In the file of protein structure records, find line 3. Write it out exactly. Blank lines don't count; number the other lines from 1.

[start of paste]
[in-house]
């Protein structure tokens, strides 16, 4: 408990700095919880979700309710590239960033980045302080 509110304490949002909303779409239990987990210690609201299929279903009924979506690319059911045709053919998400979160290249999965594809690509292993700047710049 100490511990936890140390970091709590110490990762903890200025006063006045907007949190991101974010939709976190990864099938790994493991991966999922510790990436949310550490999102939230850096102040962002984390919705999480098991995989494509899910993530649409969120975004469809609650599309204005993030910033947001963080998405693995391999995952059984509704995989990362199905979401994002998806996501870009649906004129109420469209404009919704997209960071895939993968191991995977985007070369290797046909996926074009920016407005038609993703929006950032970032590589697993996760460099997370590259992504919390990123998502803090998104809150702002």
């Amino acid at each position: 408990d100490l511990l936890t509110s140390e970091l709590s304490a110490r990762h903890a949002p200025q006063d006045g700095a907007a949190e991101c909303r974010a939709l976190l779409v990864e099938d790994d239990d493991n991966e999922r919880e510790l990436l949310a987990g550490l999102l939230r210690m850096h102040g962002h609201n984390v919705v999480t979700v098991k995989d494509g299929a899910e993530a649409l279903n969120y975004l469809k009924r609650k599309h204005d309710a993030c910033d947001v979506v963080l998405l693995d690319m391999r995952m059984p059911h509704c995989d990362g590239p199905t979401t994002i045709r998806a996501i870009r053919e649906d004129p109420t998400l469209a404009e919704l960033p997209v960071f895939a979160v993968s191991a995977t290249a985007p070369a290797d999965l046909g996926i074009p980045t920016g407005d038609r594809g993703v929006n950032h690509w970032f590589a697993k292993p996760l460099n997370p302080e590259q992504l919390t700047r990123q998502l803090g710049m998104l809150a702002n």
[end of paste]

């Amino acid at each position: 408990d100490l511990l936890t509110s140390e970091l709590s304490a110490r990762h903890a949002p200025q006063d006045g700095a907007a949190e991101c909303r974010a939709l976190l779409v990864e099938d790994d239990d493991n991966e999922r919880e510790l990436l949310a987990g550490l999102l939230r210690m850096h102040g962002h609201n984390v919705v999480t979700v098991k995989d494509g299929a899910e993530a649409l279903n969120y975004l469809k009924r609650k599309h204005d309710a993030c910033d947001v979506v963080l998405l693995d690319m391999r995952m059984p059911h509704c995989d990362g590239p199905t979401t994002i045709r998806a996501i870009r053919e649906d004129p109420t998400l469209a404009e919704l960033p997209v960071f895939a979160v993968s191991a995977t290249a985007p070369a290797d999965l046909g996926i074009p980045t920016g407005d038609r594809g993703v929006n950032h690509w970032f590589a697993k292993p996760l460099n997370p302080e590259q992504l919390t700047r990123q998502l803090g710049m998104l809150a702002n």